The team at GSFC have released preliminary images (here and here) from the NO2 analysis showing the before and during the pollution controls. In both images, Beijing shows up as a huge hotspot of pollution, but relatively, the levels during the Olympics were significantly smaller:
August 2008 levels were therefore about 50% less than a similar period the year before. Meanwhile values at other hotspots in China were steady or got even worse. So there was a significant effect, but the scale of the task was indeed Olympian.
I changed the links of the RSS feeds of this blog. The new addresses are: – for the posts: http://feeds2.feedburner.com/planetwater – for the comments: http://feeds2.feedburner.com/planetwaterComments
Please update your RSS readers! I am sorry for any inconvenience this might cause!
Recently, I ran into the word geoengineering quite frequently. I kind of thought of it as a form of geotechnical engineering, but it seemed like the things that were talked about had not very much to do with geotechnical engineering.
This blog post will try and shed some light into what geoengineering implies. As [wikipedia] points out right at the start of its article on “geoengineering“, this term is not to be confused with “geotechnical engineering”! To keep confusion at a minimum level, let’s start with some definitions:
To clarify things, here are a few related important definitions from wikipedia:
Geoengineering: manipulate the Earth’s climate to counteract the effects of global warming from greenhouse gas emissions.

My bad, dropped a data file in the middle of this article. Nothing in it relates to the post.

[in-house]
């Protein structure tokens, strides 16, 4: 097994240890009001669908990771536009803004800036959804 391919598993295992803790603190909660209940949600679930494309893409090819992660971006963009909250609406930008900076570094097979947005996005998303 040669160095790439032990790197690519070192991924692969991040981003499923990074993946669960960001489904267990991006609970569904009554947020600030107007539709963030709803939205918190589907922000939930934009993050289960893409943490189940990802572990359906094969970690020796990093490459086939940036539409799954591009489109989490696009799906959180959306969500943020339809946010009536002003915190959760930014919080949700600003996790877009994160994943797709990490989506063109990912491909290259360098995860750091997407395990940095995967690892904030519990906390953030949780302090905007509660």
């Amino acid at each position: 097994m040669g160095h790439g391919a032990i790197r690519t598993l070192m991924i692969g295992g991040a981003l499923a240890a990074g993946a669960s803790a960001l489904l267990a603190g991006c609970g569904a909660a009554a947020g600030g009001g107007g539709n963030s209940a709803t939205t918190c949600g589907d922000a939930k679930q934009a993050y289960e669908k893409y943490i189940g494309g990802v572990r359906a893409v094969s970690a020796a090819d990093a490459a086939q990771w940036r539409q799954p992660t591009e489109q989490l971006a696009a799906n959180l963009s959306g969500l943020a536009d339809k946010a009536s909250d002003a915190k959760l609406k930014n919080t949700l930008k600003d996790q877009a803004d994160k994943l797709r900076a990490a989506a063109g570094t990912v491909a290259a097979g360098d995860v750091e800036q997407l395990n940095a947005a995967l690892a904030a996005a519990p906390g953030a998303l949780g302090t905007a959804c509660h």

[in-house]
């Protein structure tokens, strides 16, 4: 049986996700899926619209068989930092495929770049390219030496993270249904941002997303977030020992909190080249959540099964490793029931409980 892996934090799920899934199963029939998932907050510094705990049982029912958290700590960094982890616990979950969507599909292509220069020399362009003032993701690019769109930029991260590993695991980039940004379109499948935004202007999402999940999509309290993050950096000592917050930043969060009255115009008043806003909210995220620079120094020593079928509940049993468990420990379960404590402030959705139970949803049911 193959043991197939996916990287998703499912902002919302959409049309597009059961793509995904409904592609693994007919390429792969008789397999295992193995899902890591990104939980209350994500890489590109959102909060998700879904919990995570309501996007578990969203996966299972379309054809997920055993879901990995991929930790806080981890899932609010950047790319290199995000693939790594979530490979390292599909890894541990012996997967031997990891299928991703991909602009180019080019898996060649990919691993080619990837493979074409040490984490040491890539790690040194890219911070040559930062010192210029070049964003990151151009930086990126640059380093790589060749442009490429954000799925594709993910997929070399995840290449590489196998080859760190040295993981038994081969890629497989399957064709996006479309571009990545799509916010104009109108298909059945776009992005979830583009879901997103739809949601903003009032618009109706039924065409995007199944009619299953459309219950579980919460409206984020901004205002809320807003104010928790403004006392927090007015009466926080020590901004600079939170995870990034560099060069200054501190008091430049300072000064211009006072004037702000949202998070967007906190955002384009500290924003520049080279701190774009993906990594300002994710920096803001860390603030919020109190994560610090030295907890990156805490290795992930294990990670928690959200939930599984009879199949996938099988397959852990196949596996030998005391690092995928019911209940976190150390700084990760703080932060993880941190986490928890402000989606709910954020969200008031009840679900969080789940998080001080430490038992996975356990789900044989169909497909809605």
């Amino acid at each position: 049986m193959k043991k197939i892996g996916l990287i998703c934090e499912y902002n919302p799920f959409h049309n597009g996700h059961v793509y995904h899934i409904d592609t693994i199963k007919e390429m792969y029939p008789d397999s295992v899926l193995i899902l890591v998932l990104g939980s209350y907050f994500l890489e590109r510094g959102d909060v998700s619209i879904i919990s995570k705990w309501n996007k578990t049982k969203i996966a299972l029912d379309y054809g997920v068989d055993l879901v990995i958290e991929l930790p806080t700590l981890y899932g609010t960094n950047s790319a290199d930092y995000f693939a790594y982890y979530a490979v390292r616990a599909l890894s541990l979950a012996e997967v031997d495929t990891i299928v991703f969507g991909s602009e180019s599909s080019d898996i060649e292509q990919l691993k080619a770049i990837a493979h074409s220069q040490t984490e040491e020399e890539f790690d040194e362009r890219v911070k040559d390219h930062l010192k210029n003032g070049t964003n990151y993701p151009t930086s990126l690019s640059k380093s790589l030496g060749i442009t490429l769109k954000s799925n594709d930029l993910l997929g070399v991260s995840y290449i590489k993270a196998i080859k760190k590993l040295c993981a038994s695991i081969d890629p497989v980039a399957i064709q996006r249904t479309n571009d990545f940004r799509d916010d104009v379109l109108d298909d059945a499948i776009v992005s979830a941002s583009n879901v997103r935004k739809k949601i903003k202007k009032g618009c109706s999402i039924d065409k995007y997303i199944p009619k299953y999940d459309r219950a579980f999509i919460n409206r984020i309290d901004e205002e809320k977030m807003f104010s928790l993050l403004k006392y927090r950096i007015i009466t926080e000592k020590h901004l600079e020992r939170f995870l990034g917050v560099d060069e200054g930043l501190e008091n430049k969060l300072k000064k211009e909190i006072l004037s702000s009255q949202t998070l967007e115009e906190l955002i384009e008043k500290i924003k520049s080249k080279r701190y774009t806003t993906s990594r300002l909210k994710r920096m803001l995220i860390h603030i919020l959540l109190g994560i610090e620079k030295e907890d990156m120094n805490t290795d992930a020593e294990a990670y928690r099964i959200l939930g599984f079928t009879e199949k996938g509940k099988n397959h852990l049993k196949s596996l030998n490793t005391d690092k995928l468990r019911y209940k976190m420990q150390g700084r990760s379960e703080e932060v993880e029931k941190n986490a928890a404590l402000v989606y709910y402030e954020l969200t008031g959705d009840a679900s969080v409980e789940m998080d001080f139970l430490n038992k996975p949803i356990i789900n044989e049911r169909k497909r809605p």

Planetary engineering is the application of technology for the purpose of influencing the global properties of a planet. The goal of this theoretical task is usually to make other worlds habitable for life. Geoengineering ti the application of planetary engineering techniques to Earth.
Terraforming is a type of planetary engineering by which a planet’s surface conditions are altered to be more like those of Earth
Geotechnical Engineering is the branch of civil engineering concerned with the engineering behavior of earth materials
One of the blog posts I came across recently which talk about geoengineering was a post by Miriam Goldstein at The Oyster’s Garter. She discusses the risks and benefits of geoengineering, especially a type of geoengineering called “iron fertilization”. This proposal involves “deliberately stimulating plant growth in the ocean with the aim that the excess material will be permanently sequestered in the deep sea. This would remove carbon from the atmosphere”. For German speaking readers, here is a nice summary. Other types of geoengineering she discusses include stratospheric aerosols, cloud whitening, atmospheric carbon capture, and geochemical carbon capture.